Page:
The mere fact that March 5 was National Absinthe Day is proof that we’re living in a new and enlightened age.
Until the early years of this century, absinthe was illegal in the U.S. and many other countries around the world. The drink had been invented in 1792 by Pierre Ordinaire, a French doctor living in Switzerland, and quickly became the rage throughout Europe—so popular, in fact, that by 1910 a stunning 36 million liters (the equivalent of 48 million bottles) were consumed annually. In Paris, the period from 5-7 p.m. became known as L’Heure Verte, or the green hour.
The bans went into effect shortly before World War I. At the time, absinthe was believed to be a hallucinogenic spirit that caused brain damage and madness. In France, authorities declared that the consumption of a single glass of absinthe was the beginning of a downward spiral that would result in alcoholism and death.
We now know those claims were nonsense. The herbs from which the drink was distilled—specifically wormwood and its active ingredient, thujone—weren’t capable of producing hallucinations, at least not in the amounts present in a glass of absinthe. However, the spirit does contain the strongest alcohol levels of any booze on the market. Some Swiss brands go as high as 160 proof (80% alcohol), or twice as potent as the average vodka. Absinthe was finally legalized in the U.S. in 2007, but with the stipulation that the product be thujone-free.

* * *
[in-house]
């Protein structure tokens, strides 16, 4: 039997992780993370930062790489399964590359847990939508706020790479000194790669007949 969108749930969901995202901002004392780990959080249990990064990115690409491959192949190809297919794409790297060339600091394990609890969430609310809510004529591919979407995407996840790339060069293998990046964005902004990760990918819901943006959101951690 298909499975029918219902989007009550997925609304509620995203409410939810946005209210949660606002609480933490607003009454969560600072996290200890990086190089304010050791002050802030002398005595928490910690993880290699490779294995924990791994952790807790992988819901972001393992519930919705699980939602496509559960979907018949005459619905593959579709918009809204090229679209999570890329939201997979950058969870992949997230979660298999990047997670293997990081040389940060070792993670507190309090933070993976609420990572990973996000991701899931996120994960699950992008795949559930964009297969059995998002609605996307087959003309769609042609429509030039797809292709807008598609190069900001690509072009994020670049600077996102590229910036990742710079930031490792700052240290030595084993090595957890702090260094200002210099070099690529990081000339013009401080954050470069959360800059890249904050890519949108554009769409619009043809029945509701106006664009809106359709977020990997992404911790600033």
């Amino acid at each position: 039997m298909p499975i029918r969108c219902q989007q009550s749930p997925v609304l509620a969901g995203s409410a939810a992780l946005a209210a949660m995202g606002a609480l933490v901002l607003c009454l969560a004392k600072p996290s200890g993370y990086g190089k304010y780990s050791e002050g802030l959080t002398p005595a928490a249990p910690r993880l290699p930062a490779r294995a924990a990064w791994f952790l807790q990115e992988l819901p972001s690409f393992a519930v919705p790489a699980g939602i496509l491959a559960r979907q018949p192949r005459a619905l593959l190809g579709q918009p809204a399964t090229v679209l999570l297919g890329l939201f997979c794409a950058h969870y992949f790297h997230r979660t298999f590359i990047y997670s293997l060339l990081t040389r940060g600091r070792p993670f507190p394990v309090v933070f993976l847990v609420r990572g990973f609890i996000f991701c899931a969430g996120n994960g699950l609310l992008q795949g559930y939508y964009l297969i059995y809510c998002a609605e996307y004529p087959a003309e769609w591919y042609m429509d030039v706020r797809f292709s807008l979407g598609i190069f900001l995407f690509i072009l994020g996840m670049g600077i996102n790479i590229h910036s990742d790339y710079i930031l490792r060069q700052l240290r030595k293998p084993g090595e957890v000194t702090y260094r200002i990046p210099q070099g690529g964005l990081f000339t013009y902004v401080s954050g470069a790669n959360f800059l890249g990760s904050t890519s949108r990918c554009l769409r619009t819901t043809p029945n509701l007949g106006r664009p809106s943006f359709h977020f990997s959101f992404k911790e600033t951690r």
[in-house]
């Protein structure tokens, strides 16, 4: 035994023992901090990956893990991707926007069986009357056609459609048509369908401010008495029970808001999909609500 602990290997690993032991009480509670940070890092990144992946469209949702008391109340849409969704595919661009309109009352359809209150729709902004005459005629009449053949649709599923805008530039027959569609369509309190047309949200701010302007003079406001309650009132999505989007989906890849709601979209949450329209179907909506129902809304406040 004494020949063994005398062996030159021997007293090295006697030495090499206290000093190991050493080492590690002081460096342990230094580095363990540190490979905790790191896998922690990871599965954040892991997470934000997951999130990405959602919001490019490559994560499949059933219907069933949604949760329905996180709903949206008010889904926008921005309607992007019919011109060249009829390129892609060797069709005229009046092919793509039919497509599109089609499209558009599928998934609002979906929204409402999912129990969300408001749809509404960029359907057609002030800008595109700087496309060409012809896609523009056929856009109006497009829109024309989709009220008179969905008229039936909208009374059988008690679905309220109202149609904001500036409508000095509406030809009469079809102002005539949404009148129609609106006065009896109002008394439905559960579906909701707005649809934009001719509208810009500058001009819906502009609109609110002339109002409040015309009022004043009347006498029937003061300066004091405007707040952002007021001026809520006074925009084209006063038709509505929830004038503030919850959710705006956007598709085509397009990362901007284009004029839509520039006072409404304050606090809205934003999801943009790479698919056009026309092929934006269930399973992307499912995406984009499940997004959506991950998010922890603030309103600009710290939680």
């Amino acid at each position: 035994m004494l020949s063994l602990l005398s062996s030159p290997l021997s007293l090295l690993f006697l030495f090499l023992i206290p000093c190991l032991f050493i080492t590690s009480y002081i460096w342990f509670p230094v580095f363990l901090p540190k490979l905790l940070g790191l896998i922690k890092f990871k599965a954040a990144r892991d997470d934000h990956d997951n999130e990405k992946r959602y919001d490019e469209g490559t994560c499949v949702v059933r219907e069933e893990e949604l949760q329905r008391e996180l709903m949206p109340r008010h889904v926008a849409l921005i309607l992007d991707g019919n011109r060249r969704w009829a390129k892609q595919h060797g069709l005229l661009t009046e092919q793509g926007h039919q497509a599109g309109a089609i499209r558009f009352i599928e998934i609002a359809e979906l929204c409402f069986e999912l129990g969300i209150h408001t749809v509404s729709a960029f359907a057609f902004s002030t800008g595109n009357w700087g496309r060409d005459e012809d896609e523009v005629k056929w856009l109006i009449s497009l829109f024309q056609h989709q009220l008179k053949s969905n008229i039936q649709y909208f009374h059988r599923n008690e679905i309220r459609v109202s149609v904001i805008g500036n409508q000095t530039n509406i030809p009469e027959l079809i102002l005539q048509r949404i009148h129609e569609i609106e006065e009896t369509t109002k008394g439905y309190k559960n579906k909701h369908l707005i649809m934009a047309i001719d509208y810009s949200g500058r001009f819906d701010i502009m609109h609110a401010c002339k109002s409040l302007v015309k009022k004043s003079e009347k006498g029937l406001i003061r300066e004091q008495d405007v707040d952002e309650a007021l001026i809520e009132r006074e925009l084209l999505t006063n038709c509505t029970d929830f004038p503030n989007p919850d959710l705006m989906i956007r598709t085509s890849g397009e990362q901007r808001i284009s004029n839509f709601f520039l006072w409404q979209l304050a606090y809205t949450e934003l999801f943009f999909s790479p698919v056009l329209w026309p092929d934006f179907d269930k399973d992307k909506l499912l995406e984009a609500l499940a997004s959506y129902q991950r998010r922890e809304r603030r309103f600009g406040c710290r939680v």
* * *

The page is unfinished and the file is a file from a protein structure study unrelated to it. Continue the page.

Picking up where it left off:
The traditional method of preparing the drink for consumption was a bit of artful theater. In the famous French Method, a sugar cube was placed atop an intricately designed slotted spoon, and the spoon was then positioned over a glass that contained several ounces of absinthe. Ice water was poured over the sugar cube into the absinthe, which turned milky-white and cloudy. Purists maintain that this technique gradually releases the herbal aromas and flavors of the spirit. The final drink consisted of three to five parts water to one part absinthe. Over time, elaborate absinthe fountains were developed, with spigots that allowed ice water to be dispensed to numerous drinkers (you can still see one on the bar of the Old Absinthe House on Bourbon Street in New Orleans).
Before, during and after the ban, absinthe gave birth to a number of popular cocktails. The most famous of these were created by legendary bartender Harry Craddock, and immortalized in The Savoy Cocktail Book in 1930. There is the Chrysanthemum (dry vermouth, Benedictine and absinthe) and the Corpse Reviver #2 (gin, lemon juice, curaḉao, Kina Lillet and a dash of absinthe). Visitors to New Orleans have probably imbibed a Sazerac, in which the glass is rinsed with absinthe prior to preparation. A personal favorite is Death in the Afternoon, created in 1935 by Ernest Hemingway:
“Pour one jigger absinthe into a Champagne glass. Add iced Champagne until it attains the proper opalescent milkiness. Drink three to five of these very slowly.”
Mark Spivak is the author of Iconic Spirits: An Intoxicating History (Lyons Press, 2012) and Moonshine Nation (Lyons Press, 2014); his first novel, Friend of the Devil, is available from Black Opal Books. For more information, go to amazon.com.